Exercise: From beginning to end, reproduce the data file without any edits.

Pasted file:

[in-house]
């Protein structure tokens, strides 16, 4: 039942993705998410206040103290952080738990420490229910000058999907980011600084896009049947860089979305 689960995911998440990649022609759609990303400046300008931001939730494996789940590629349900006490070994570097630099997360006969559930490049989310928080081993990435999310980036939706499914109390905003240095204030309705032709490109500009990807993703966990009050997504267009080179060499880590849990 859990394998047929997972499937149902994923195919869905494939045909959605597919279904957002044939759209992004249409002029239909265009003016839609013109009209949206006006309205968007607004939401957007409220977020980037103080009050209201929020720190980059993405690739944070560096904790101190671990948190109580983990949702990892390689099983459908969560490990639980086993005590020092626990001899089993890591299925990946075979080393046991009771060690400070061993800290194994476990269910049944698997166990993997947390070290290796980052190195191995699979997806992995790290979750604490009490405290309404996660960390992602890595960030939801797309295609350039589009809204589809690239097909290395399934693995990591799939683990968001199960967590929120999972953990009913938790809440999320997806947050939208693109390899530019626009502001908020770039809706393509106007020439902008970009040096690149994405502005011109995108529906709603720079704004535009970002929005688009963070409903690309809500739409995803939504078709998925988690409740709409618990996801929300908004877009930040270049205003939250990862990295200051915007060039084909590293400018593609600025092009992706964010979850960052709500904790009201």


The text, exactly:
[in-house]
């Protein structure tokens, strides 16, 4: 039942993705998410206040103290952080738990420490229910000058999907980011600084896009049947860089979305 689960995911998440990649022609759609990303400046300008931001939730494996789940590629349900006490070994570097630099997360006969559930490049989310928080081993990435999310980036939706499914109390905003240095204030309705032709490109500009990807993703966990009050997504267009080179060499880590849990 859990394998047929997972499937149902994923195919869905494939045909959605597919279904957002044939759209992004249409002029239909265009003016839609013109009209949206006006309205968007607004939401957007409220977020980037103080009050209201929020720190980059993405690739944070560096904790101190671990948190109580983990949702990892390689099983459908969560490990639980086993005590020092626990001899089993890591299925990946075979080393046991009771060690400070061993800290194994476990269910049944698997166990993997947390070290290796980052190195191995699979997806992995790290979750604490009490405290309404996660960390992602890595960030939801797309295609350039589009809204589809690239097909290395399934693995990591799939683990968001199960967590929120999972953990009913938790809440999320997806947050939208693109390899530019626009502001908020770039809706393509106007020439902008970009040096690149994405502005011109995108529906709603720079704004535009970002929005688009963070409903690309809500739409995803939504078709998925988690409740709409618990996801929300908004877009930040270049205003939250990862990295200051915007060039084909590293400018593609600025092009992706964010979850960052709500904790009201």